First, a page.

It’s great not to make a big song and dance about the ‘What is the sound of Deptford Listening Walk’ especially as we walked the streets of the area together in silence. Any song and dance would have only taken away from that quality of silent listening to the area we know well. Sometimes you hear what you know you will hear (the familiar chit-chat and banter from the market) and sometimes what you think you will hear, you don’t (the construction sites were quiet as we walked on a Saturday). Our ears were doing a lot of work, focusing in on details of local encounters, the tiny everyday interactions that come from community and the best parts of how we get along locally despite the everyday pressures. In that collective intention to listen and trying not to look so much, we hear together something unexpected, something beautiful that moves us – the guy who accidentally kicked over the accordion players money pot and returned sheepish to put a fiver in the pot. Or the car stereo that played ‘Everything’s gonna be alright’ as we all stood by the securely closed gates of development site Convoys Wharf!
But really the listening and the walking around Deptford, to those sites the group has chosen before hand as in some way a useful place to start the investigation of what the hell’s going on here, was only the chosen way of how to get a group to ask questions about what that ‘going on’ is? On return to Tidemill, we sat together and spent half an hour simply recording on paper our group answers to the question ‘What did you hear?’. From this outpouring, we realised that as well as here the presence of Deptford, we also are aware of the absence of what we can hear. What do we need to hear in the future? Who do we need to hear? What nuances are missing when we stand in a quiet gentrifying street? What conversations do we need to have with other locals? Who in the group can further these connections?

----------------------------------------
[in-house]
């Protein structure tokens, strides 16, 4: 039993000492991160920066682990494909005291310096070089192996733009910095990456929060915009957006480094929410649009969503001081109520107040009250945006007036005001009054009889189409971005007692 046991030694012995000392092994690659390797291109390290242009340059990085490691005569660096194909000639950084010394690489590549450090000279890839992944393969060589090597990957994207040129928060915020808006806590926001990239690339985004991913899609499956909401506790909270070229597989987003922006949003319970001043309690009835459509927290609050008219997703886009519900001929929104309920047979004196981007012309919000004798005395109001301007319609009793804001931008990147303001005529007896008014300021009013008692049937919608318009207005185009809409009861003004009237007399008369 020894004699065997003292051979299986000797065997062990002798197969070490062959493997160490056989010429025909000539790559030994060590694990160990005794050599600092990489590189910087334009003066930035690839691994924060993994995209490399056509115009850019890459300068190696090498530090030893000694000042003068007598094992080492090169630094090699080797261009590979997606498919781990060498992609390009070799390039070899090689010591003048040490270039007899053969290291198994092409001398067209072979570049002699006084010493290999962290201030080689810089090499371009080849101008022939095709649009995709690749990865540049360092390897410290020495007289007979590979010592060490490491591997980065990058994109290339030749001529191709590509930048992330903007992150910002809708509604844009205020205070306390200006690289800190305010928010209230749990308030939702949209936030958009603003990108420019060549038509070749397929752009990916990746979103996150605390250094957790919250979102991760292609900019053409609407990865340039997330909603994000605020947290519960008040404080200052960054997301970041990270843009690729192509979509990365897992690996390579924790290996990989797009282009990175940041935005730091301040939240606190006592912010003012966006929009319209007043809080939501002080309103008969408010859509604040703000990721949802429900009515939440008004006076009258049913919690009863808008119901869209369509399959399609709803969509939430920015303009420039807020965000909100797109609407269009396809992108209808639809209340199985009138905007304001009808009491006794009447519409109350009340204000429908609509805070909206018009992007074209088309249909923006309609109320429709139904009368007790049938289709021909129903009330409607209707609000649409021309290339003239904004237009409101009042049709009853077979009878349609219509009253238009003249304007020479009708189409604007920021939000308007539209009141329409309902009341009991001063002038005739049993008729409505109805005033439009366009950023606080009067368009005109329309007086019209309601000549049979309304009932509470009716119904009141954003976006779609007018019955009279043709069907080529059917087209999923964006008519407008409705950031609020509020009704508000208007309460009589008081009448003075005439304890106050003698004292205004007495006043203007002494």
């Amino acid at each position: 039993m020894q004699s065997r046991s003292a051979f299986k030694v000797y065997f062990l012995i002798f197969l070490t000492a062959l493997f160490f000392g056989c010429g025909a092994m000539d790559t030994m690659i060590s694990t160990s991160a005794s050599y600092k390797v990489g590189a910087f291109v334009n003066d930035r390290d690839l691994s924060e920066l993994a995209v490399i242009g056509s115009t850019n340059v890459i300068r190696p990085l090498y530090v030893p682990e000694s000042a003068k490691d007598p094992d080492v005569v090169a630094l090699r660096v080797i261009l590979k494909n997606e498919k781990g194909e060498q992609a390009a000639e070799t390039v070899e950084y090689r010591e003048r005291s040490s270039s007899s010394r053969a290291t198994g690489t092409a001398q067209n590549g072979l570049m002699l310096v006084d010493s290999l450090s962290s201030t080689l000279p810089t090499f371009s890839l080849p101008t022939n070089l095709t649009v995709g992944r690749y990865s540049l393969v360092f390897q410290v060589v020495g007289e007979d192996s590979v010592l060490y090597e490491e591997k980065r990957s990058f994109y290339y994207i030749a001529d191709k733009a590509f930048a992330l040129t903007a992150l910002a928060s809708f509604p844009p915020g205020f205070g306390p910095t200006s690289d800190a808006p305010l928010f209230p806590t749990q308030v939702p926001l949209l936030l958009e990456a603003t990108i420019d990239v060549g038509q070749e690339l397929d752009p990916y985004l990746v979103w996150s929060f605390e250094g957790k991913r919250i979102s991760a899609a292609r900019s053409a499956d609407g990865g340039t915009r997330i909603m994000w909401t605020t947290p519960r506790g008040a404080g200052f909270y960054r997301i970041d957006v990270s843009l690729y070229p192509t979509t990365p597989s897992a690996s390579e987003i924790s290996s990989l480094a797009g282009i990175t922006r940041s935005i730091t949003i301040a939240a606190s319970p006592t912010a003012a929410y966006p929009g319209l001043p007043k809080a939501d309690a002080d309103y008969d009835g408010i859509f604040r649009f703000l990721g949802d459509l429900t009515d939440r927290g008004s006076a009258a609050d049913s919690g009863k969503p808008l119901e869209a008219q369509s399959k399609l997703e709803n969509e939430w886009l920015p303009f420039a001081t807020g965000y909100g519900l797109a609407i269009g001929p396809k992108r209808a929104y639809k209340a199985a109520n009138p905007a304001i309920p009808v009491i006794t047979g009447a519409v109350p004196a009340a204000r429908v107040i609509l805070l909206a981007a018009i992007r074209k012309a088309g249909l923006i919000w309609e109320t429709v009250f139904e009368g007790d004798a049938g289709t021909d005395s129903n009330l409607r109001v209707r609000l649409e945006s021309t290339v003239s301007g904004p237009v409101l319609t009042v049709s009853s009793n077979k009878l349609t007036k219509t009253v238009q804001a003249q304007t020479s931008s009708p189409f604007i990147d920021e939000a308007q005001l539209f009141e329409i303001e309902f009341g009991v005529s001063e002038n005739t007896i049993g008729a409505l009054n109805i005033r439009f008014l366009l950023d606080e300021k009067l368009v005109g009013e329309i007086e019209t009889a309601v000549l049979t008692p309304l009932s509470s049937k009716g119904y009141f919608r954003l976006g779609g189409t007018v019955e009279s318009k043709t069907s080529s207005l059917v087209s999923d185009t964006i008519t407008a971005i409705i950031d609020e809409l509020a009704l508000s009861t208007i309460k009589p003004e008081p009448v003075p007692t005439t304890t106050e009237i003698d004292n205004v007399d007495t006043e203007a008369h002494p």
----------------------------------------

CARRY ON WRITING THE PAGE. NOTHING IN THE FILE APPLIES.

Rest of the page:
Not only did we find quite quickly agreements on what we had heard, we were able also to deal with differences round the table. It was asked what does it means to be ‘interested’ in gentrification? What is the difference between an ‘interest’ and being directly affected by the processes of displacement? We talked about the basic question that we always need in community working together – who are we round this table and how did we come to be here? By this we mean what stakes does anyone at the table have in the question at hand? By stakes we mean if you stop being interested in the question are you still faced with the pressures of that question or not? It was a gentle way in to understanding what we have in common around the table and what contradictions are also present from differences. It is often the case that those with the most to lose are the ones that introduce this question.
Listening together is simply a way to make an encounter between us. It’s also about learning together, from each other towards trying to work against the forces that are not benefiting our community. Listening as learning is a political act because when we talk about who has something at stake, something to lose, then we sit squarely together in politics, in solidarity, in trying to change things.